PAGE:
As we approach our one year anniversary to the devastating fires that wreaked havoc on our beautiful North Bay Counties, our built environments, and most importantly our lives, we have adjusted to a way of life I think we can call the “New Normal”.
The New Normal is a term I use like a broad stroke of a brush to sweep over life after the 2017 complex fires. If I think back to the days, weeks, and months following Oct. 8, 2017, I remember an intense responsibility to provide help to those in need by volunteering, completing and sharing valuable research, and re-envisioning how my Architectural Studio provides professional services. Buried within all of this there was an apparent distinction made between life “before” the fires and life “after” the fires.
Life “After” the fires was immediately full of an overwhelming sense of humility.
What I found is that the event caused life to slow down, and for people to notice each other with a deeper sense of responsibility. Everyone had a story, and it felt important to allow everyone to get their story out.
It was emotional. It was surreal. It was powerful.
This power drove meaningful conversations between people and professionals which would have had no other instigator, and as an architect, I found myself explaining our professional responsibilities, the architectural process, and the value of our profession to people who suffered loss on a daily basis.
The recognition that everyone was grossly under-insured to re-build in the current economy of the North Bay was immediate.
Many of the conversations we had with people established that they were being offered less than half the cost of what it will take to rebuild the most basic of structures that they can call home.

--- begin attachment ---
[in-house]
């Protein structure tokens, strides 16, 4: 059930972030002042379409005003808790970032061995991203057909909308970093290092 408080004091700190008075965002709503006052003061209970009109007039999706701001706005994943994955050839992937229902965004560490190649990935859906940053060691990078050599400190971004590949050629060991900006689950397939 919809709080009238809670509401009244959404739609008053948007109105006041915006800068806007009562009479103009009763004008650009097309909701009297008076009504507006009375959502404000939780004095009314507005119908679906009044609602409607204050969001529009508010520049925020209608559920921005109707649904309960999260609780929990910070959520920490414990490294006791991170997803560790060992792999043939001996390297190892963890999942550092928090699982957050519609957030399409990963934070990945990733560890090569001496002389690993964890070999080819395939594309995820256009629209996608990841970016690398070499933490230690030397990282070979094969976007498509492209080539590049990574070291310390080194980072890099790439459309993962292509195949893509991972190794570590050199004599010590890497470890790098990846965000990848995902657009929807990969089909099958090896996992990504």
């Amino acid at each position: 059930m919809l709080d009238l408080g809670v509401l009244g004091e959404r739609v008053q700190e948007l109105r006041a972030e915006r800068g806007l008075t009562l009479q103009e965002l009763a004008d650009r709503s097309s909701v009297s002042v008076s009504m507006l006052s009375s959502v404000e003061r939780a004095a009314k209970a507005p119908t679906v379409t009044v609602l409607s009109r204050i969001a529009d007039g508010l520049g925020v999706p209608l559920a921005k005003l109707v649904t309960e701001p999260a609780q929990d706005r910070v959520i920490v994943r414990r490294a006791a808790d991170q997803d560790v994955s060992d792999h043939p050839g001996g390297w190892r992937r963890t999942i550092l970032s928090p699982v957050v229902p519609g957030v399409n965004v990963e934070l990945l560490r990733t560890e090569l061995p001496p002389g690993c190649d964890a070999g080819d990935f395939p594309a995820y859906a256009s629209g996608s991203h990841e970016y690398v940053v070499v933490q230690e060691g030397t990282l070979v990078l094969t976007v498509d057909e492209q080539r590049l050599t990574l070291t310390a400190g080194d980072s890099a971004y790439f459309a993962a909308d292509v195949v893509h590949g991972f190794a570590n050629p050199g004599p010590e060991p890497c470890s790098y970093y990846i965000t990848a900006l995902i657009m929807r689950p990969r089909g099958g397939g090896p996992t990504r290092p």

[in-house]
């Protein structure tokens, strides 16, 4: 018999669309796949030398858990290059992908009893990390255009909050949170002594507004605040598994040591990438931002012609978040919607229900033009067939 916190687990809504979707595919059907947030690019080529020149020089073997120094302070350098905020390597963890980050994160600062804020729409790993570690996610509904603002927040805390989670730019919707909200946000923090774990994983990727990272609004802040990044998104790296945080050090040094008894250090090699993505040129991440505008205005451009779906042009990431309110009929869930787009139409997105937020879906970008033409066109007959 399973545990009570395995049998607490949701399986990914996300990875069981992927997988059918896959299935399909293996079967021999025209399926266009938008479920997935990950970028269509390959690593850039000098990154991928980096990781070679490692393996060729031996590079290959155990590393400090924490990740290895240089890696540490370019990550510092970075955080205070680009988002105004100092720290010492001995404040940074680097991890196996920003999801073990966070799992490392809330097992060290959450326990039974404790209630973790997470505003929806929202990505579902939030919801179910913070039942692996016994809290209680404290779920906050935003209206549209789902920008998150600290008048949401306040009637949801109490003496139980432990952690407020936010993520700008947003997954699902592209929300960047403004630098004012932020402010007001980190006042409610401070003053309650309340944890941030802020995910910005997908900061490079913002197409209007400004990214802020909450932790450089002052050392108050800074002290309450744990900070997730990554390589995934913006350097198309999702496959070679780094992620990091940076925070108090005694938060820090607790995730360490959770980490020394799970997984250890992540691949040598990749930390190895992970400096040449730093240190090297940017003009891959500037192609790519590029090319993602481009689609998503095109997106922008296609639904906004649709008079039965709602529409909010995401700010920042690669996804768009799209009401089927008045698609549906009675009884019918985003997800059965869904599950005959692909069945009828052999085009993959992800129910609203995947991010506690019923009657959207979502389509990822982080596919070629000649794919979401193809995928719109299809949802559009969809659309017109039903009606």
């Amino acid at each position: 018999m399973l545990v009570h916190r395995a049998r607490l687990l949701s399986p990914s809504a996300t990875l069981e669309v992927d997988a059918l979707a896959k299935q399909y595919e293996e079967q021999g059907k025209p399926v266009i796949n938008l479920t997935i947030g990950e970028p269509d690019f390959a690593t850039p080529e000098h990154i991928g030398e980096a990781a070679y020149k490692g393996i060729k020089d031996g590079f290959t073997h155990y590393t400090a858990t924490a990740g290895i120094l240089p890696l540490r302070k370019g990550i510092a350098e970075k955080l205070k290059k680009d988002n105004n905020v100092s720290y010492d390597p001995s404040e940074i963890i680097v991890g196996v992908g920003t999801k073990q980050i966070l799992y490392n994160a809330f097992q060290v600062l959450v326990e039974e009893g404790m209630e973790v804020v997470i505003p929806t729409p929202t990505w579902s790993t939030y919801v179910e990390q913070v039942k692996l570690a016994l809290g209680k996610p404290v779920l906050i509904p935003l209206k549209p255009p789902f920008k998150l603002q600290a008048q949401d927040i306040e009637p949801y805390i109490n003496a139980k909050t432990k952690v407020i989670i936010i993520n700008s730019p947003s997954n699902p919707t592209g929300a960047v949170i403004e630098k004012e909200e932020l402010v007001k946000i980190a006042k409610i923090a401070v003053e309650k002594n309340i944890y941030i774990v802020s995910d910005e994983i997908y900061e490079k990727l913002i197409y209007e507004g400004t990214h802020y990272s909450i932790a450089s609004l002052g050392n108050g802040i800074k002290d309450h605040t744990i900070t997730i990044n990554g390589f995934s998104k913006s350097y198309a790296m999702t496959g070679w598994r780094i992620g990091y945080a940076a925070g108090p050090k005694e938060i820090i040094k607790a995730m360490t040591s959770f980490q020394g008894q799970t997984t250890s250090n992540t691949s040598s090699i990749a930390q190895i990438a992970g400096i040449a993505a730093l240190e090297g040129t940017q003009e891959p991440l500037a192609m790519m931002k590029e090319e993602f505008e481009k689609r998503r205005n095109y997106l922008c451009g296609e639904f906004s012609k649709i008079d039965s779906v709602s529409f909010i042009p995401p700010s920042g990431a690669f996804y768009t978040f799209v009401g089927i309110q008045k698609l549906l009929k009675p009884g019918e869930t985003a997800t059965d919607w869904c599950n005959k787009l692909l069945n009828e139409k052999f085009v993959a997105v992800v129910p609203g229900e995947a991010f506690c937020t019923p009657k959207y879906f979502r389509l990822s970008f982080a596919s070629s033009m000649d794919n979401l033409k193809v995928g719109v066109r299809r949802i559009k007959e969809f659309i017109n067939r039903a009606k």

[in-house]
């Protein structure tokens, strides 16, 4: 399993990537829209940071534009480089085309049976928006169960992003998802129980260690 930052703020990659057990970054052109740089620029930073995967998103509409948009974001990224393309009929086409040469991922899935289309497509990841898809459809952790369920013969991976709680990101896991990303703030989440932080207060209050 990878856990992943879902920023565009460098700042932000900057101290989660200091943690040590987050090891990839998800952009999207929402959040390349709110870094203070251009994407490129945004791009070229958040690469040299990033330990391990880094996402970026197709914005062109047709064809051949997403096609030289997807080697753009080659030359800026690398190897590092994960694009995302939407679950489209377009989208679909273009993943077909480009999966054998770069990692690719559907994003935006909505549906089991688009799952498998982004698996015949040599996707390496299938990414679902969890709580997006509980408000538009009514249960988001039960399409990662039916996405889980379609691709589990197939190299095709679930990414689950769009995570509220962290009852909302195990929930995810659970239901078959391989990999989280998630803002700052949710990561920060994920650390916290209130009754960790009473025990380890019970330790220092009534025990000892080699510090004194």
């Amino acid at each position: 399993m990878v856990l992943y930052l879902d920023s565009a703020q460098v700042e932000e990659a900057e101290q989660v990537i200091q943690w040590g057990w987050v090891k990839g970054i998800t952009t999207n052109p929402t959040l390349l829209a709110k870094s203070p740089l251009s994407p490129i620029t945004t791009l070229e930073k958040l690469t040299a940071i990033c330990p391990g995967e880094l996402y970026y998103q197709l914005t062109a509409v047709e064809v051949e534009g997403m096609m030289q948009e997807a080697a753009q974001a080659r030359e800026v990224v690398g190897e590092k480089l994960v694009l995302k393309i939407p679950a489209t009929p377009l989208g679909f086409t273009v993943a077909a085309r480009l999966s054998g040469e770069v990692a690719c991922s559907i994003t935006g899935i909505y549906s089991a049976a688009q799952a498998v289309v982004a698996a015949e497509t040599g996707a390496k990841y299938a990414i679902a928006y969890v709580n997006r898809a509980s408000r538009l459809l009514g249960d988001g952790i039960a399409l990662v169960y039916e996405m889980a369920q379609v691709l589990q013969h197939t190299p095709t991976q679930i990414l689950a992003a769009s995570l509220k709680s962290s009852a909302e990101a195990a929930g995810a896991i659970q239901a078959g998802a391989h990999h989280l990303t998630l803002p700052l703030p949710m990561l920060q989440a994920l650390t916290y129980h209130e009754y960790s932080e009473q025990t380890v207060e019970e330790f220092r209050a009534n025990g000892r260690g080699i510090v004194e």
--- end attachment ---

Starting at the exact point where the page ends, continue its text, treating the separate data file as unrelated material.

To us, that meant that the challenge was on, and the challenge has stayed on over the course of the year. The complicated nature by which the architecture and building industry typically operates has become even more complicated by the aggravation of a shortage of everything: People, resources, materials and time, to name a few.
The shortage of these key elements have caused building prices to sky-rocket, nearly doubled from what we would have estimated “before” the fires. Material resources are running low, labor costs are rising, and the schedules by which we can design and build a project have been extended by months.
Our professional community is rising in the face of this adversity, but our challenges are far from over. Over the last couple of months we have learned that the re-building dreams of many are being squashed by construction bids that overwhelm the budgets their homes have been designed to achieve.
When this happens, the victims of the fires are forced to face a new reality, the reality that they will not be able to re-build; consequently, one year later, they find themselves in the same position as they did one year ago….with no idea what their future looks like.
For our studio, this is not an acceptable result, and so we continue to reflect on what we (and our profession) can offer our community. We have widened our views, put extra time into researching building alternatives, and find ourselves investigating alternative materials to be used in new and meaningful ways.
Jessie Whitesides, a principal architect for Asquared Studios, volunteered at the American Institute of Architects booth in the Santa Rosa local assistance center in the weeks after the October 2017 wildfires.
This is part of a report Oct. 8 on the one-year anniversary of the October 2017 wildfires that forced tens of thousands to flee quickly and destroyed thousands of homes. Read more personal accounts from business and civic leaders as well as updates on the economic recovery.